This is the month when we see great changes in the garden. There are swathes of bright yellow in the countryside, a foretaste of the sunny weather to come. Not everyone likes the early yellow flowers of oxalis, which can take over your borders and flower beds given half a chance! These plants, also known as wood sorrels, not only grow profusely here but in other parts of the world too. You may not like them in your flower beds and they are the devil to get rid of. It is no good just pulling off the leaves and flowers, you need to get the bulb out too or they will flower more profusely next season. The oxalis that grows here has bright yellow flowers, but in other countries they sometimes have pink flowers. 

I am sure that you will be checking your garden irrigation system before you need to use it – it’s amazing just how the pipes can be covered up with soil from the winter rains. The nozzles may also need cleaning or replacing to ensure even watering later on. Lawns may also need some attention like aerating any damp patches, which you can prod over with a garden fork. Use a thin-tined garden rake to remove any moss and rubbish which may have accumulated around the roots of the grass and always feed with a proprietary lawn feed after such remedial work. Check your roses too, as they may benefit from a feed now. I hope that you managed to prune them last month and that new growth is appearing on the stems. Heritage sweet peas will soon be putting out their heavily scented flowers and if your early seedlings are well rooted and are large enough, they can be moved into your borders.  

Early flowering trees like Cercis, known here as the Judas Tree and in other parts of the world, ‘Red Bud’, will be showing their bright red flowers on bare stems, well ahead of the leaves. Sometimes you can see them bordering the highways here, but they can grow rather tall and perhaps wouldn’t be suitable for your garden. A pretty, smaller tree, originally from New Zealand, called Photinia Red Robin will be showing its first bright red leaves, which will brighten up any dark corner of the garden. Sadly, these trees are short-lived but give much pleasure in the meantime. If you garden on a veranda then a similar plant called Eugenia, a sub-tropical plant in the Myrtle family, has early brightly-coloured leaves too and can be grown in a large pot, although it can become quite tall. Regular trimming would keep it as a suitable plant for a veranda.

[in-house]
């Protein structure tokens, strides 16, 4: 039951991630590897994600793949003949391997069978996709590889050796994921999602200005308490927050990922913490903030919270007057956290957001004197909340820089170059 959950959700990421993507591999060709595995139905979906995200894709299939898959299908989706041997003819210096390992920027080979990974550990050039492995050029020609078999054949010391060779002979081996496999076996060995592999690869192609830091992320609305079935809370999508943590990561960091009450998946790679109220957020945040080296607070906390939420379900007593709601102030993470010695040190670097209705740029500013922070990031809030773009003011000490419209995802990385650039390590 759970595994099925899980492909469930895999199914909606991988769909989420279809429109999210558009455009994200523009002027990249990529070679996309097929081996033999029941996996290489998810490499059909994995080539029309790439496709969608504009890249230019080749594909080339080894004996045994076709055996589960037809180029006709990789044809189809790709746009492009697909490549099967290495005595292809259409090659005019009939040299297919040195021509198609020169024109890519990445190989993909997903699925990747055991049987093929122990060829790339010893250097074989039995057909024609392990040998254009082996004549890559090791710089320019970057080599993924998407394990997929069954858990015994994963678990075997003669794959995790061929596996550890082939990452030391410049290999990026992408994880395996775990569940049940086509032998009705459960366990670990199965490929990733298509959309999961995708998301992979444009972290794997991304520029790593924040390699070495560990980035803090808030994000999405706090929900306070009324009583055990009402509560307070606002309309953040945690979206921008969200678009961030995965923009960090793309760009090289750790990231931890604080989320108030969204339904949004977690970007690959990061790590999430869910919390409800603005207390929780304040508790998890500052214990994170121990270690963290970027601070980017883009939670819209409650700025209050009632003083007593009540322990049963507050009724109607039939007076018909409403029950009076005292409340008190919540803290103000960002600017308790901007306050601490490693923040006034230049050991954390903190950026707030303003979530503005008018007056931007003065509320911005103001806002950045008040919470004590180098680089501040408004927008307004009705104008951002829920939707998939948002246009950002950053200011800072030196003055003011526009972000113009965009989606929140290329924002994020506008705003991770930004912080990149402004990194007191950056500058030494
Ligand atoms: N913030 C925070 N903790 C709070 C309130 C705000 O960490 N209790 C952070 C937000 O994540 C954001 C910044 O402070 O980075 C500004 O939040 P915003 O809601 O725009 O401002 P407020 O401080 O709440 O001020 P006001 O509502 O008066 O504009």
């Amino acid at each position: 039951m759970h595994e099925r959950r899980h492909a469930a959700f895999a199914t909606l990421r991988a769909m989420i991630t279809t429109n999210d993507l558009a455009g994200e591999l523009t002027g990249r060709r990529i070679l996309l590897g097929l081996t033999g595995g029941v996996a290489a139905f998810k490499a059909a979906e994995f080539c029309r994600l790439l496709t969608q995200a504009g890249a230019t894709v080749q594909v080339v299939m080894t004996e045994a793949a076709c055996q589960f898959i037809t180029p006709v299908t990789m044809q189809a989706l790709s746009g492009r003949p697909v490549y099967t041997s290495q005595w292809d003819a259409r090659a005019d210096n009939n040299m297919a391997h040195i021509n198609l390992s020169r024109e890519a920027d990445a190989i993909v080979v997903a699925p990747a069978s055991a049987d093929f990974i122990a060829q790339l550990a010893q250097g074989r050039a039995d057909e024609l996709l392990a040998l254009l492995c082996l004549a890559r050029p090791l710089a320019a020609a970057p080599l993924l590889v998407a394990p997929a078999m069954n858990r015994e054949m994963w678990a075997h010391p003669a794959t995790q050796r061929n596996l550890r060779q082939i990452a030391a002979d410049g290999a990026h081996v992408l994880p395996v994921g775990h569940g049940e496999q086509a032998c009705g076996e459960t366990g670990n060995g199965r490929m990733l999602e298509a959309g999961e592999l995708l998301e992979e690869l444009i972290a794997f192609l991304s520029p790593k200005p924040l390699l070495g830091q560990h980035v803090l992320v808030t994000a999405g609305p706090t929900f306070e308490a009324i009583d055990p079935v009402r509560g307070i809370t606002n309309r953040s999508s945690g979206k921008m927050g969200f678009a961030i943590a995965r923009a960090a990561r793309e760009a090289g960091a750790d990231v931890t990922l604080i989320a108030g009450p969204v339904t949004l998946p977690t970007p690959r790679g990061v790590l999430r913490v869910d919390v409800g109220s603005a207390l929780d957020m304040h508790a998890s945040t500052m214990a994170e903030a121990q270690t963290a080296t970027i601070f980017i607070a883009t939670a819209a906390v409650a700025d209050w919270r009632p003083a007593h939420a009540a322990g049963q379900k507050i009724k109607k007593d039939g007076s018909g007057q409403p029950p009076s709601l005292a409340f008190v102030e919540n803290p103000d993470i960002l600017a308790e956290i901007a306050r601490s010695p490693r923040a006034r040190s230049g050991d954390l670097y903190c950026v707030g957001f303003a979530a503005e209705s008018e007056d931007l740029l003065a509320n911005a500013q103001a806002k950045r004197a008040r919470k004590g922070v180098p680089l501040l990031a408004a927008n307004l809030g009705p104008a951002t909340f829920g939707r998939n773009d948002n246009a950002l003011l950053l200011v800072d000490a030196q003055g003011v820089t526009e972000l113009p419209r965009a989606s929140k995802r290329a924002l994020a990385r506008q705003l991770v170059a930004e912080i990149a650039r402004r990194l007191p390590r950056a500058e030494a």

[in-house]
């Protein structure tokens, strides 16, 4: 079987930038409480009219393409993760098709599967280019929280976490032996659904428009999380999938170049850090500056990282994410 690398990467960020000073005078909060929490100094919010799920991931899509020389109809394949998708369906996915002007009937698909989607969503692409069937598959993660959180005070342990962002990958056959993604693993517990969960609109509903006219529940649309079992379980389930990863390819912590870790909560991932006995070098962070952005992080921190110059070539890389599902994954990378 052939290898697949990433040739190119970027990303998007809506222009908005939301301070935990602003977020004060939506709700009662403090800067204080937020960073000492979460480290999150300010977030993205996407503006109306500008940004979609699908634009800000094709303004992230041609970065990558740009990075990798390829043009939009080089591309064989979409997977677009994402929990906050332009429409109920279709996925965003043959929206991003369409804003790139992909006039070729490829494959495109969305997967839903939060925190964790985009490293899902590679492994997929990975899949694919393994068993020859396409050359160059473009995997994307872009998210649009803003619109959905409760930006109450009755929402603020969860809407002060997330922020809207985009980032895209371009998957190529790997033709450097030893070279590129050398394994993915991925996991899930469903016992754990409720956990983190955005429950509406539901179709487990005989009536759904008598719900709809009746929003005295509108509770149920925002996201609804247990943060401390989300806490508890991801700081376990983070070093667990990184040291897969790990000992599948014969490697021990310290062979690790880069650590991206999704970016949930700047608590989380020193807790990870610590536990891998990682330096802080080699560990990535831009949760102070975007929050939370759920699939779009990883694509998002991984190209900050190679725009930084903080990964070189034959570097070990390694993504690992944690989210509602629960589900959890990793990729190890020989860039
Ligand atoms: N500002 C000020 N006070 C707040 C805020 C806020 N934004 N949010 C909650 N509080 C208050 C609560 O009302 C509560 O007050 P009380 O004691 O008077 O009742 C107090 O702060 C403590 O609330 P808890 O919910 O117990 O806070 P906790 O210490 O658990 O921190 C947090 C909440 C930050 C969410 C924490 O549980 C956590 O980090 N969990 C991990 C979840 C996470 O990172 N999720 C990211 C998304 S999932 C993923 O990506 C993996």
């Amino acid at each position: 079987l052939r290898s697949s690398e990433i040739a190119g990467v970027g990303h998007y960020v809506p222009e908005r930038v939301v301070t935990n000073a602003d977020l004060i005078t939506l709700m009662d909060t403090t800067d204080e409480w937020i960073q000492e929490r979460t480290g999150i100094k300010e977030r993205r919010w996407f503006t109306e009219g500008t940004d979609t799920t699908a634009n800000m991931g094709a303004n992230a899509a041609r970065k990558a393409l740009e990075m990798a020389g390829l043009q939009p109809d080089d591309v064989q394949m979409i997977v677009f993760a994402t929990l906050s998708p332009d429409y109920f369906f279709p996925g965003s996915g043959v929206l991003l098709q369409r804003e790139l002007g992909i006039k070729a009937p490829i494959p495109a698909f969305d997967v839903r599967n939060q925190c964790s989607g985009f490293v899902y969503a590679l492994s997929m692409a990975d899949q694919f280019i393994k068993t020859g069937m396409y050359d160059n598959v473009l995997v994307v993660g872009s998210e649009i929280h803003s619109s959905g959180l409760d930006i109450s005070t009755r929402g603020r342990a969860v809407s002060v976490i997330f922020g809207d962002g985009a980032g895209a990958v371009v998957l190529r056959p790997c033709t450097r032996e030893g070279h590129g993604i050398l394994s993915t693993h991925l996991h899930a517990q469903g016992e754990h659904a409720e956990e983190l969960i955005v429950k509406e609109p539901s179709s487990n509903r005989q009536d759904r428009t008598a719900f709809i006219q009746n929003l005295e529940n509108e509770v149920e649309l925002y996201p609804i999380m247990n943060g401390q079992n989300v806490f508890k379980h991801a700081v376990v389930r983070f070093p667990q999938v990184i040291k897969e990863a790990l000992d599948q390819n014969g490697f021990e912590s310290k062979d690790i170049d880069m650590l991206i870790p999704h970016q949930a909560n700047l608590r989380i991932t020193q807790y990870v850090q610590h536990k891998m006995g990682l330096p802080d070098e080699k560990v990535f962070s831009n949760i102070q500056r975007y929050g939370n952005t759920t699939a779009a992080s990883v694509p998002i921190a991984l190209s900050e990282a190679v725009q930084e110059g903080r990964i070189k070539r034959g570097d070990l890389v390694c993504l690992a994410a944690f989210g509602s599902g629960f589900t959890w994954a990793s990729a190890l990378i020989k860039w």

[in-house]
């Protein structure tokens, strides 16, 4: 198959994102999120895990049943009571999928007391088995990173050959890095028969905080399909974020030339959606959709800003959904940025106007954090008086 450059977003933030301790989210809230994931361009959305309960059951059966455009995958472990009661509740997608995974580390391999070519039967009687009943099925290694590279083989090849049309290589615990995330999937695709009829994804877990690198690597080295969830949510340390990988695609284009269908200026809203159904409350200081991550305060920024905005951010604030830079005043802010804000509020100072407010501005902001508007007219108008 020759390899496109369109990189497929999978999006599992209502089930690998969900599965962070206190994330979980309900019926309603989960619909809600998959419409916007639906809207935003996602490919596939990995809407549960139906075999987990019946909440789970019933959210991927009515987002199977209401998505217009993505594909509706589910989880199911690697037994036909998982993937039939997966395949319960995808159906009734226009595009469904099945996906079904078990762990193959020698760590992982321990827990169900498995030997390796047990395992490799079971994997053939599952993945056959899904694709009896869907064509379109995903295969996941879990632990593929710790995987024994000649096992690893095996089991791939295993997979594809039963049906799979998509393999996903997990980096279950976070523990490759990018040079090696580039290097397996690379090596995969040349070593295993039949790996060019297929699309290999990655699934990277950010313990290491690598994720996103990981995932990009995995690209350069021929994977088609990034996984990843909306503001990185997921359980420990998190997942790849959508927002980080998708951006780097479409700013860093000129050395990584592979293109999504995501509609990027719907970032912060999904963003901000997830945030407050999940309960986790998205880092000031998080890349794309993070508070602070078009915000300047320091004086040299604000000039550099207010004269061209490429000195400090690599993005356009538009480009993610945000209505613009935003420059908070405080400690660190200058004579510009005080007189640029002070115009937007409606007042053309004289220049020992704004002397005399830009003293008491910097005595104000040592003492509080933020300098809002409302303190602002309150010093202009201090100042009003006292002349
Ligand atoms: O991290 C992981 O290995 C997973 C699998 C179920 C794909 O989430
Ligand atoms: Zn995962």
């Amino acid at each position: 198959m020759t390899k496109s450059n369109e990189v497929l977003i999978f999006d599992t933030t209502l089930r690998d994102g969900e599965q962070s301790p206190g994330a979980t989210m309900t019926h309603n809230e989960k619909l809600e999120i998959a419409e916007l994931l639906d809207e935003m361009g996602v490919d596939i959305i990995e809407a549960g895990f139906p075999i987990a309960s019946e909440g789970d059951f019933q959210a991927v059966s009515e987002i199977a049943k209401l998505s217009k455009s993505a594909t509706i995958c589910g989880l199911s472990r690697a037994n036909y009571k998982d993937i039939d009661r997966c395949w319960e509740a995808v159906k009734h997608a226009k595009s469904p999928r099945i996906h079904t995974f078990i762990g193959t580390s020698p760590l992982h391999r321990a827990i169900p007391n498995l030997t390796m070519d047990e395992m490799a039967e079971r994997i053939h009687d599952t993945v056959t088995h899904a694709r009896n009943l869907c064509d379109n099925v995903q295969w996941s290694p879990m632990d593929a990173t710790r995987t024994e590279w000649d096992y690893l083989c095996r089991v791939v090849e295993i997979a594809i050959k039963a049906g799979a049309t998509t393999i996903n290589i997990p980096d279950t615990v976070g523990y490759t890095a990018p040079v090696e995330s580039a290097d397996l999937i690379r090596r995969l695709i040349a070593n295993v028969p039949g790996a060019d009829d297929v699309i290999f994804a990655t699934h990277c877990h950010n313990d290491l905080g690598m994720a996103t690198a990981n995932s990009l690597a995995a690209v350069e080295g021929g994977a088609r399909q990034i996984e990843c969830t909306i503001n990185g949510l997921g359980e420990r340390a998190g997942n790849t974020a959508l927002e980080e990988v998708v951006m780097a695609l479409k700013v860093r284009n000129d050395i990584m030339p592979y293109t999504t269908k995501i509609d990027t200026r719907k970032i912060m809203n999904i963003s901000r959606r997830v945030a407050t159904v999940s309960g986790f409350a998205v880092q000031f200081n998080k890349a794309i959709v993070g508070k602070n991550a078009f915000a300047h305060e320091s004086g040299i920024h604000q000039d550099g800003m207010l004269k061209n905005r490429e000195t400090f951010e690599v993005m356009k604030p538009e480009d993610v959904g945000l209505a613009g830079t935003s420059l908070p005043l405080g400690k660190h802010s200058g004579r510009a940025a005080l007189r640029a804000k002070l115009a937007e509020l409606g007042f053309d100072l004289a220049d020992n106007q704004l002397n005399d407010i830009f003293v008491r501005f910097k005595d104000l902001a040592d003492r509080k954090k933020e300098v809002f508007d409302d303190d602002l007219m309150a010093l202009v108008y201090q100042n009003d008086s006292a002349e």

olympus digital camera

Leonotis leonora

 

Other potted plants like cannas, which also grow well in gardens, will need some attention now as their paddle-shaped leaves are often torn in any winter storms. Do be careful removing old stems and leaves as there may well be new growth coming up inside the old ones, as well as from the base of the plant. At one time here all you would see were bright red cannas in large clumps in village gardens, but there are many colour variations nowadays, some with freckles on the flowers and sometimes different coloured edges to the petals. The Joker is a particular favourite, as well as Durban, with pretty, striated leaves. Others have very dark green leaves and very red flowers, while others still have yellow flowers with lighter green leaves – such a choice! Do remember to remove the dying heads as you don’t want the plants to make seeds. Cannas are usually available in garden centres as potted plants or you may find them in cellophane bags, in which case get them into the garden quickly for them to start to grow. As the strelitzia flower heads die off, remove them as well as any torn leaves and keep the base of the plant clear of any debris, as old petals and leaves from other plants tend to congregate among the stems. Chasmanthe, wrongly known here as Monbretia, will be putting up huge flowers stems now. Last year they reached almost 6 feet high, scattering their seeds everywhere, which are germinating all over the garden.